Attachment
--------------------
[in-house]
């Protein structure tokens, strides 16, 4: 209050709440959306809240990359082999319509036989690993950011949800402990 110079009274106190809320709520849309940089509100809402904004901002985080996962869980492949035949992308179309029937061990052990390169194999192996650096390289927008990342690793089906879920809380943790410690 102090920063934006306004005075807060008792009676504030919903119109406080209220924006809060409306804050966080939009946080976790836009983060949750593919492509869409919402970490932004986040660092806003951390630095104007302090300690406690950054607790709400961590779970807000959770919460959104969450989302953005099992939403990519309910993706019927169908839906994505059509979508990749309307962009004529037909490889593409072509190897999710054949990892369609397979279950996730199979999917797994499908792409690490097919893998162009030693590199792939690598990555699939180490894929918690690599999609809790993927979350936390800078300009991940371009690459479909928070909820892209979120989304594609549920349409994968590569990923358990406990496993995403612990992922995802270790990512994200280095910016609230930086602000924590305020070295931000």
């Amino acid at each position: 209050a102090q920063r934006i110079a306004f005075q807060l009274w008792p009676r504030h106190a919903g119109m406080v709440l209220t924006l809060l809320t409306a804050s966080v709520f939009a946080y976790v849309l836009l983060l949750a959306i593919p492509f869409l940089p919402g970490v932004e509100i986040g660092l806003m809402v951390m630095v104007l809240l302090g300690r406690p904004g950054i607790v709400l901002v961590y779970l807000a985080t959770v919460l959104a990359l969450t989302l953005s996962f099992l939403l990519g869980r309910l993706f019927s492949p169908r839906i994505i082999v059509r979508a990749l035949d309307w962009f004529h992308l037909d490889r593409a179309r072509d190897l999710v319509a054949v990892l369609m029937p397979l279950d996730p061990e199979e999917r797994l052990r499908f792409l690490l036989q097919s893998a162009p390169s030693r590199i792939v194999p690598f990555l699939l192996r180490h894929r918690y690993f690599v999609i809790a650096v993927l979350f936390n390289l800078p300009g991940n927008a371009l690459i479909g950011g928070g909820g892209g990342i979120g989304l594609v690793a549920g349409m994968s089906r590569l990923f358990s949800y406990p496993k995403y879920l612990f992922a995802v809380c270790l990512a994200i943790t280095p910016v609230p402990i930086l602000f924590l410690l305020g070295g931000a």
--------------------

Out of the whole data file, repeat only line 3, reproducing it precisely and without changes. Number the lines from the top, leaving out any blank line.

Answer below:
């Amino acid at each position: 209050a102090q920063r934006i110079a306004f005075q807060l009274w008792p009676r504030h106190a919903g119109m406080v709440l209220t924006l809060l809320t409306a804050s966080v709520f939009a946080y976790v849309l836009l983060l949750a959306i593919p492509f869409l940089p919402g970490v932004e509100i986040g660092l806003m809402v951390m630095v104007l809240l302090g300690r406690p904004g950054i607790v709400l901002v961590y779970l807000a985080t959770v919460l959104a990359l969450t989302l953005s996962f099992l939403l990519g869980r309910l993706f019927s492949p169908r839906i994505i082999v059509r979508a990749l035949d309307w962009f004529h992308l037909d490889r593409a179309r072509d190897l999710v319509a054949v990892l369609m029937p397979l279950d996730p061990e199979e999917r797994l052990r499908f792409l690490l036989q097919s893998a162009p390169s030693r590199i792939v194999p690598f990555l699939l192996r180490h894929r918690y690993f690599v999609i809790a650096v993927l979350f936390n390289l800078p300009g991940n927008a371009l690459i479909g950011g928070g909820g892209g990342i979120g989304l594609v690793a549920g349409m994968s089906r590569l990923f358990s949800y406990p496993k995403y879920l612990f992922a995802v809380c270790l990512a994200i943790t280095p910016v609230p402990i930086l602000f924590l410690l305020g070295g931000a």